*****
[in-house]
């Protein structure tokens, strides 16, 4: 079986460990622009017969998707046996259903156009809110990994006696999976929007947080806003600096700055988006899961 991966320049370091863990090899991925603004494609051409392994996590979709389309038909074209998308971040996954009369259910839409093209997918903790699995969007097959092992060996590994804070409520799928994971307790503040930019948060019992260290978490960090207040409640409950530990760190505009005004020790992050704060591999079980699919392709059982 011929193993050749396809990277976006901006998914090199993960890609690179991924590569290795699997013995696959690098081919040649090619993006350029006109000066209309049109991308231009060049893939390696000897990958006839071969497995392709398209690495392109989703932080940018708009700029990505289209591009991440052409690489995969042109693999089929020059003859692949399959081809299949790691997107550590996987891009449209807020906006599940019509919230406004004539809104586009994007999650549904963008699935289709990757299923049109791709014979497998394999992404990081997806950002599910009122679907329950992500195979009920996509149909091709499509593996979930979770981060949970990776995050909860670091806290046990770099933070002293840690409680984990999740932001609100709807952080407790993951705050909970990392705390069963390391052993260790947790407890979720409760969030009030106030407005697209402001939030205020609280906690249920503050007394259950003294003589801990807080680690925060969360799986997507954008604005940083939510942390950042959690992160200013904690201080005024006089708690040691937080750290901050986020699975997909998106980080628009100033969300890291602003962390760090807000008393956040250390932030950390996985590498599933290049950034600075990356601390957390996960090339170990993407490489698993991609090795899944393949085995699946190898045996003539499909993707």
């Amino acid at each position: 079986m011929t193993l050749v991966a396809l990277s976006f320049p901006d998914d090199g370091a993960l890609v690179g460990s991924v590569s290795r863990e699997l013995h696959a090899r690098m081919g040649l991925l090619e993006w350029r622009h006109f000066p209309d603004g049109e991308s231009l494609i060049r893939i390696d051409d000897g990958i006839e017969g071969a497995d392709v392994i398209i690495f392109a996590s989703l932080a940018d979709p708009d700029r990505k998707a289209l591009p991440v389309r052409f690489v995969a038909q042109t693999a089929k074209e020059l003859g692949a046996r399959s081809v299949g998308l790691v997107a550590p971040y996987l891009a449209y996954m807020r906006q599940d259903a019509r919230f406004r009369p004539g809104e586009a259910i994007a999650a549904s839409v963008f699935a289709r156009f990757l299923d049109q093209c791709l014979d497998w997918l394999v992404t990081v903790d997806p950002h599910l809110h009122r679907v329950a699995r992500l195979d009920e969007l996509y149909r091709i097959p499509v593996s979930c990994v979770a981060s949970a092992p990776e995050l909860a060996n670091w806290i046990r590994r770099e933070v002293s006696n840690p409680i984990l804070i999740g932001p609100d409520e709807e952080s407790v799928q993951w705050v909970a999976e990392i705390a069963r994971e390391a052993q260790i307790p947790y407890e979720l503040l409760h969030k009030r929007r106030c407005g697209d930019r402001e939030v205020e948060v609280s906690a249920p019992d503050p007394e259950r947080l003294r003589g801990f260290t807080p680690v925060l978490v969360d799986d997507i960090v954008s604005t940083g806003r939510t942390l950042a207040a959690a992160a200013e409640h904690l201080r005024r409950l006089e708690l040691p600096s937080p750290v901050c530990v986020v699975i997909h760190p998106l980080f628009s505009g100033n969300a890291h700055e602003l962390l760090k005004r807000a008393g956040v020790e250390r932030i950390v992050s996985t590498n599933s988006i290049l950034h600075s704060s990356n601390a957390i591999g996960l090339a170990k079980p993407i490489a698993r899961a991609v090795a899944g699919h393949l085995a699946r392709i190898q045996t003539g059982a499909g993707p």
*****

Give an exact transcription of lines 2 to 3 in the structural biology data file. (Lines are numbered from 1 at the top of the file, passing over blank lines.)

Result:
């Protein structure tokens, strides 16, 4: 079986460990622009017969998707046996259903156009809110990994006696999976929007947080806003600096700055988006899961 991966320049370091863990090899991925603004494609051409392994996590979709389309038909074209998308971040996954009369259910839409093209997918903790699995969007097959092992060996590994804070409520799928994971307790503040930019948060019992260290978490960090207040409640409950530990760190505009005004020790992050704060591999079980699919392709059982 011929193993050749396809990277976006901006998914090199993960890609690179991924590569290795699997013995696959690098081919040649090619993006350029006109000066209309049109991308231009060049893939390696000897990958006839071969497995392709398209690495392109989703932080940018708009700029990505289209591009991440052409690489995969042109693999089929020059003859692949399959081809299949790691997107550590996987891009449209807020906006599940019509919230406004004539809104586009994007999650549904963008699935289709990757299923049109791709014979497998394999992404990081997806950002599910009122679907329950992500195979009920996509149909091709499509593996979930979770981060949970990776995050909860670091806290046990770099933070002293840690409680984990999740932001609100709807952080407790993951705050909970990392705390069963390391052993260790947790407890979720409760969030009030106030407005697209402001939030205020609280906690249920503050007394259950003294003589801990807080680690925060969360799986997507954008604005940083939510942390950042959690992160200013904690201080005024006089708690040691937080750290901050986020699975997909998106980080628009100033969300890291602003962390760090807000008393956040250390932030950390996985590498599933290049950034600075990356601390957390996960090339170990993407490489698993991609090795899944393949085995699946190898045996003539499909993707």
């Amino acid at each position: 079986m011929t193993l050749v991966a396809l990277s976006f320049p901006d998914d090199g370091a993960l890609v690179g460990s991924v590569s290795r863990e699997l013995h696959a090899r690098m081919g040649l991925l090619e993006w350029r622009h006109f000066p209309d603004g049109e991308s231009l494609i060049r893939i390696d051409d000897g990958i006839e017969g071969a497995d392709v392994i398209i690495f392109a996590s989703l932080a940018d979709p708009d700029r990505k998707a289209l591009p991440v389309r052409f690489v995969a038909q042109t693999a089929k074209e020059l003859g692949a046996r399959s081809v299949g998308l790691v997107a550590p971040y996987l891009a449209y996954m807020r906006q599940d259903a019509r919230f406004r009369p004539g809104e586009a259910i994007a999650a549904s839409v963008f699935a289709r156009f990757l299923d049109q093209c791709l014979d497998w997918l394999v992404t990081v903790d997806p950002h599910l809110h009122r679907v329950a699995r992500l195979d009920e969007l996509y149909r091709i097959p499509v593996s979930c990994v979770a981060s949970a092992p990776e995050l909860a060996n670091w806290i046990r590994r770099e933070v002293s006696n840690p409680i984990l804070i999740g932001p609100d409520e709807e952080s407790v799928q993951w705050v909970a999976e990392i705390a069963r994971e390391a052993q260790i307790p947790y407890e979720l503040l409760h969030k009030r929007r106030c407005g697209d930019r402001e939030v205020e948060v609280s906690a249920p019992d503050p007394e259950r947080l003294r003589g801990f260290t807080p680690v925060l978490v969360d799986d997507i960090v954008s604005t940083g806003r939510t942390l950042a207040a959690a992160a200013e409640h904690l201080r005024r409950l006089e708690l040691p600096s937080p750290v901050c530990v986020v699975i997909h760190p998106l980080f628009s505009g100033n969300a890291h700055e602003l962390l760090k005004r807000a008393g956040v020790e250390r932030i950390v992050s996985t590498n599933s988006i290049l950034h600075s704060s990356n601390a957390i591999g996960l090339a170990k079980p993407i490489a698993r899961a991609v090795a899944g699919h393949l085995a699946r392709i190898q045996t003539g059982a499909g993707p």